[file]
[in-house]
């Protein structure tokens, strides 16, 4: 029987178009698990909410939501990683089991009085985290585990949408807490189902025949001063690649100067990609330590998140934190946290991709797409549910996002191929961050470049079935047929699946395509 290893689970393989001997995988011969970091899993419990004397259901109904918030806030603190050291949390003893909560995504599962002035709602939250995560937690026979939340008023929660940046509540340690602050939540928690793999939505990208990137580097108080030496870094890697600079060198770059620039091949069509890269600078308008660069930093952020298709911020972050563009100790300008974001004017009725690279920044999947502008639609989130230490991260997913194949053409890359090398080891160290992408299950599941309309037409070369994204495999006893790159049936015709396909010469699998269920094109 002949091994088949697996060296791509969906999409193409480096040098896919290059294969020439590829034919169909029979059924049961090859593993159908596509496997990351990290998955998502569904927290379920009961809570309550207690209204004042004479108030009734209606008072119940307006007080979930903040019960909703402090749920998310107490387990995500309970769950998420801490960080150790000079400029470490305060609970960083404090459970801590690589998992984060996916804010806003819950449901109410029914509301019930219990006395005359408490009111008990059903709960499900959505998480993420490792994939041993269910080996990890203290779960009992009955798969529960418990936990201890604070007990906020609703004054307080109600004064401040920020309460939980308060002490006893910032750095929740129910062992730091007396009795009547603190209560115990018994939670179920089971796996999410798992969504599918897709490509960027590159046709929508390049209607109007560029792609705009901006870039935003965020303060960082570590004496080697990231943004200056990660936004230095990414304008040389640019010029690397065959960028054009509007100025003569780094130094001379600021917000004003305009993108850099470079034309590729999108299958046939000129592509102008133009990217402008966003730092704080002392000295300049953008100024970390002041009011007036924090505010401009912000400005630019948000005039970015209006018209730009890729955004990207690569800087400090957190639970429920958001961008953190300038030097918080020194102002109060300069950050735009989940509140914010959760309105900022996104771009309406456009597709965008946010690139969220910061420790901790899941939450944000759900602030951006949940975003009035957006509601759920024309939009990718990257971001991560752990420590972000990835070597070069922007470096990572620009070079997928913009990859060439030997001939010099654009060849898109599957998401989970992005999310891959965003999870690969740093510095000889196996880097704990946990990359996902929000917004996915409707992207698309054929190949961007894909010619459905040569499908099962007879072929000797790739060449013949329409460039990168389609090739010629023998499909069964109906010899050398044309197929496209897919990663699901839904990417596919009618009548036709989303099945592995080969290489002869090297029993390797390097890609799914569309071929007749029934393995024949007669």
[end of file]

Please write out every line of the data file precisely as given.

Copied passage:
[in-house]
């Protein structure tokens, strides 16, 4: 029987178009698990909410939501990683089991009085985290585990949408807490189902025949001063690649100067990609330590998140934190946290991709797409549910996002191929961050470049079935047929699946395509 290893689970393989001997995988011969970091899993419990004397259901109904918030806030603190050291949390003893909560995504599962002035709602939250995560937690026979939340008023929660940046509540340690602050939540928690793999939505990208990137580097108080030496870094890697600079060198770059620039091949069509890269600078308008660069930093952020298709911020972050563009100790300008974001004017009725690279920044999947502008639609989130230490991260997913194949053409890359090398080891160290992408299950599941309309037409070369994204495999006893790159049936015709396909010469699998269920094109 002949091994088949697996060296791509969906999409193409480096040098896919290059294969020439590829034919169909029979059924049961090859593993159908596509496997990351990290998955998502569904927290379920009961809570309550207690209204004042004479108030009734209606008072119940307006007080979930903040019960909703402090749920998310107490387990995500309970769950998420801490960080150790000079400029470490305060609970960083404090459970801590690589998992984060996916804010806003819950449901109410029914509301019930219990006395005359408490009111008990059903709960499900959505998480993420490792994939041993269910080996990890203290779960009992009955798969529960418990936990201890604070007990906020609703004054307080109600004064401040920020309460939980308060002490006893910032750095929740129910062992730091007396009795009547603190209560115990018994939670179920089971796996999410798992969504599918897709490509960027590159046709929508390049209607109007560029792609705009901006870039935003965020303060960082570590004496080697990231943004200056990660936004230095990414304008040389640019010029690397065959960028054009509007100025003569780094130094001379600021917000004003305009993108850099470079034309590729999108299958046939000129592509102008133009990217402008966003730092704080002392000295300049953008100024970390002041009011007036924090505010401009912000400005630019948000005039970015209006018209730009890729955004990207690569800087400090957190639970429920958001961008953190300038030097918080020194102002109060300069950050735009989940509140914010959760309105900022996104771009309406456009597709965008946010690139969220910061420790901790899941939450944000759900602030951006949940975003009035957006509601759920024309939009990718990257971001991560752990420590972000990835070597070069922007470096990572620009070079997928913009990859060439030997001939010099654009060849898109599957998401989970992005999310891959965003999870690969740093510095000889196996880097704990946990990359996902929000917004996915409707992207698309054929190949961007894909010619459905040569499908099962007879072929000797790739060449013949329409460039990168389609090739010629023998499909069964109906010899050398044309197929496209897919990663699901839904990417596919009618009548036709989303099945592995080969290489002869090297029993390797390097890609799914569309071929007749029934393995024949007669």